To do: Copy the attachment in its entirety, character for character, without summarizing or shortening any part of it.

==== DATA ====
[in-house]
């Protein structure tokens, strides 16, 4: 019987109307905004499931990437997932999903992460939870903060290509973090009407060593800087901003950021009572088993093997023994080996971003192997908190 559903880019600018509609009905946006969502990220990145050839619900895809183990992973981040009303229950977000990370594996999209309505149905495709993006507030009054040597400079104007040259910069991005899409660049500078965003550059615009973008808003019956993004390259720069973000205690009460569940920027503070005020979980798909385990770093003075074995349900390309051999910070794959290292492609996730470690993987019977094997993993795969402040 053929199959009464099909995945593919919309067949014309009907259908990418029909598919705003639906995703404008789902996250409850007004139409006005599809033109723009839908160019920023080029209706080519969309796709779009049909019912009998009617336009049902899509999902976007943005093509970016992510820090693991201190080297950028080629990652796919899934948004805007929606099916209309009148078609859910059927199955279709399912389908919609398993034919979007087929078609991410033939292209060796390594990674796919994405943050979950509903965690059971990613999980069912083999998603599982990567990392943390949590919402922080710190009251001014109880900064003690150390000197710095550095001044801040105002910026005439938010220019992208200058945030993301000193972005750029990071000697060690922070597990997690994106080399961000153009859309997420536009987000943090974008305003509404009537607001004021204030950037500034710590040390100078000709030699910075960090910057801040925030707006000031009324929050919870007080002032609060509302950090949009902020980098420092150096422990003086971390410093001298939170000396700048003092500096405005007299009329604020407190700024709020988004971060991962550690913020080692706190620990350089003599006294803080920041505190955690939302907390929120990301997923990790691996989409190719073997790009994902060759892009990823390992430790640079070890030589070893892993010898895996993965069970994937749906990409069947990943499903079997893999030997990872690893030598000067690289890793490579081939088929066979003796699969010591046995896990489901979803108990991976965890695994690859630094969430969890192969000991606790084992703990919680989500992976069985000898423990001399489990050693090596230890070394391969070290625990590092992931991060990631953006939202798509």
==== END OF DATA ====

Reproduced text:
[in-house]
């Protein structure tokens, strides 16, 4: 019987109307905004499931990437997932999903992460939870903060290509973090009407060593800087901003950021009572088993093997023994080996971003192997908190 559903880019600018509609009905946006969502990220990145050839619900895809183990992973981040009303229950977000990370594996999209309505149905495709993006507030009054040597400079104007040259910069991005899409660049500078965003550059615009973008808003019956993004390259720069973000205690009460569940920027503070005020979980798909385990770093003075074995349900390309051999910070794959290292492609996730470690993987019977094997993993795969402040 053929199959009464099909995945593919919309067949014309009907259908990418029909598919705003639906995703404008789902996250409850007004139409006005599809033109723009839908160019920023080029209706080519969309796709779009049909019912009998009617336009049902899509999902976007943005093509970016992510820090693991201190080297950028080629990652796919899934948004805007929606099916209309009148078609859910059927199955279709399912389908919609398993034919979007087929078609991410033939292209060796390594990674796919994405943050979950509903965690059971990613999980069912083999998603599982990567990392943390949590919402922080710190009251001014109880900064003690150390000197710095550095001044801040105002910026005439938010220019992208200058945030993301000193972005750029990071000697060690922070597990997690994106080399961000153009859309997420536009987000943090974008305003509404009537607001004021204030950037500034710590040390100078000709030699910075960090910057801040925030707006000031009324929050919870007080002032609060509302950090949009902020980098420092150096422990003086971390410093001298939170000396700048003092500096405005007299009329604020407190700024709020988004971060991962550690913020080692706190620990350089003599006294803080920041505190955690939302907390929120990301997923990790691996989409190719073997790009994902060759892009990823390992430790640079070890030589070893892993010898895996993965069970994937749906990409069947990943499903079997893999030997990872690893030598000067690289890793490579081939088929066979003796699969010591046995896990489901979803108990991976965890695994690859630094969430969890192969000991606790084992703990919680989500992976069985000898423990001399489990050693090596230890070394391969070290625990590092992931991060990631953006939202798509």